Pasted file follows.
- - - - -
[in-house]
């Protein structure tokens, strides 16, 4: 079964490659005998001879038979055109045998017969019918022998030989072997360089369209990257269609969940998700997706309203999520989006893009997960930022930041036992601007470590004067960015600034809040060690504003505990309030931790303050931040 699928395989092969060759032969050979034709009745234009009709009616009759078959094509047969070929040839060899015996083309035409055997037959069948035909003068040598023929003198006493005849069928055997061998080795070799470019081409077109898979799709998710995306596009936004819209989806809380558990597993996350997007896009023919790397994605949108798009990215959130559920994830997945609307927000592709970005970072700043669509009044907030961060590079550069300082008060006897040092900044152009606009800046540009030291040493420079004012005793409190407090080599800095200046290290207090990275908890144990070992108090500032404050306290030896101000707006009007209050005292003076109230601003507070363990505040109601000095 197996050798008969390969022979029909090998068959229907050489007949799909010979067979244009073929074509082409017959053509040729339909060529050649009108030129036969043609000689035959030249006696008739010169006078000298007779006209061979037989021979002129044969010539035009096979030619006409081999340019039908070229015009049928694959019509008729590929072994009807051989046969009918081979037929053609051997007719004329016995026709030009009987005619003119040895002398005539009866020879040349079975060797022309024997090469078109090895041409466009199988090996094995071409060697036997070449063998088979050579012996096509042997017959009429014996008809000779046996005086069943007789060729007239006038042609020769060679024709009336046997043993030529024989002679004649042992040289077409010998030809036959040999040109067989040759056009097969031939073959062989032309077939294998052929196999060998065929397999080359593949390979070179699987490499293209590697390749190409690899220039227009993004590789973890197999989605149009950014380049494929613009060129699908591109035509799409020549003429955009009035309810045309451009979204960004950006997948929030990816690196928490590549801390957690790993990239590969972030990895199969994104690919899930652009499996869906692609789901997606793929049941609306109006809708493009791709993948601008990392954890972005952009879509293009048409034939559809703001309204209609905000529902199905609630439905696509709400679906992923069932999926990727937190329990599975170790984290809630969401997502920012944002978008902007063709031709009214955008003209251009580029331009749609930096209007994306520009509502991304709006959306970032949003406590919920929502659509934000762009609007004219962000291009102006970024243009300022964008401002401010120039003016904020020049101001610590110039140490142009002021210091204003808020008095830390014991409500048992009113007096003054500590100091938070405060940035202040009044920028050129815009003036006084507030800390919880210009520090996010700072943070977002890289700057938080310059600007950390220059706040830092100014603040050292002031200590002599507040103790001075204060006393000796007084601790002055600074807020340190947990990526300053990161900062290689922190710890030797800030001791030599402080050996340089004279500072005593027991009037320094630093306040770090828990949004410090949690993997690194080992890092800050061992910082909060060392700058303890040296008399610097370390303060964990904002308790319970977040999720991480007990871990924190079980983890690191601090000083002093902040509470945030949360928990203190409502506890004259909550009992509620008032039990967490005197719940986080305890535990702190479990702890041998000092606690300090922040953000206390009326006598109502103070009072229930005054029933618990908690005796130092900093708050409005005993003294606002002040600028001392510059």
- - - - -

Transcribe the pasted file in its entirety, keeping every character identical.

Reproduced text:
[in-house]
């Protein structure tokens, strides 16, 4: 079964490659005998001879038979055109045998017969019918022998030989072997360089369209990257269609969940998700997706309203999520989006893009997960930022930041036992601007470590004067960015600034809040060690504003505990309030931790303050931040 699928395989092969060759032969050979034709009745234009009709009616009759078959094509047969070929040839060899015996083309035409055997037959069948035909003068040598023929003198006493005849069928055997061998080795070799470019081409077109898979799709998710995306596009936004819209989806809380558990597993996350997007896009023919790397994605949108798009990215959130559920994830997945609307927000592709970005970072700043669509009044907030961060590079550069300082008060006897040092900044152009606009800046540009030291040493420079004012005793409190407090080599800095200046290290207090990275908890144990070992108090500032404050306290030896101000707006009007209050005292003076109230601003507070363990505040109601000095 197996050798008969390969022979029909090998068959229907050489007949799909010979067979244009073929074509082409017959053509040729339909060529050649009108030129036969043609000689035959030249006696008739010169006078000298007779006209061979037989021979002129044969010539035009096979030619006409081999340019039908070229015009049928694959019509008729590929072994009807051989046969009918081979037929053609051997007719004329016995026709030009009987005619003119040895002398005539009866020879040349079975060797022309024997090469078109090895041409466009199988090996094995071409060697036997070449063998088979050579012996096509042997017959009429014996008809000779046996005086069943007789060729007239006038042609020769060679024709009336046997043993030529024989002679004649042992040289077409010998030809036959040999040109067989040759056009097969031939073959062989032309077939294998052929196999060998065929397999080359593949390979070179699987490499293209590697390749190409690899220039227009993004590789973890197999989605149009950014380049494929613009060129699908591109035509799409020549003429955009009035309810045309451009979204960004950006997948929030990816690196928490590549801390957690790993990239590969972030990895199969994104690919899930652009499996869906692609789901997606793929049941609306109006809708493009791709993948601008990392954890972005952009879509293009048409034939559809703001309204209609905000529902199905609630439905696509709400679906992923069932999926990727937190329990599975170790984290809630969401997502920012944002978008902007063709031709009214955008003209251009580029331009749609930096209007994306520009509502991304709006959306970032949003406590919920929502659509934000762009609007004219962000291009102006970024243009300022964008401002401010120039003016904020020049101001610590110039140490142009002021210091204003808020008095830390014991409500048992009113007096003054500590100091938070405060940035202040009044920028050129815009003036006084507030800390919880210009520090996010700072943070977002890289700057938080310059600007950390220059706040830092100014603040050292002031200590002599507040103790001075204060006393000796007084601790002055600074807020340190947990990526300053990161900062290689922190710890030797800030001791030599402080050996340089004279500072005593027991009037320094630093306040770090828990949004410090949690993997690194080992890092800050061992910082909060060392700058303890040296008399610097370390303060964990904002308790319970977040999720991480007990871990924190079980983890690191601090000083002093902040509470945030949360928990203190409502506890004259909550009992509620008032039990967490005197719940986080305890535990702190479990702890041998000092606690300090922040953000206390009326006598109502103070009072229930005054029933618990908690005796130092900093708050409005005993003294606002002040600028001392510059």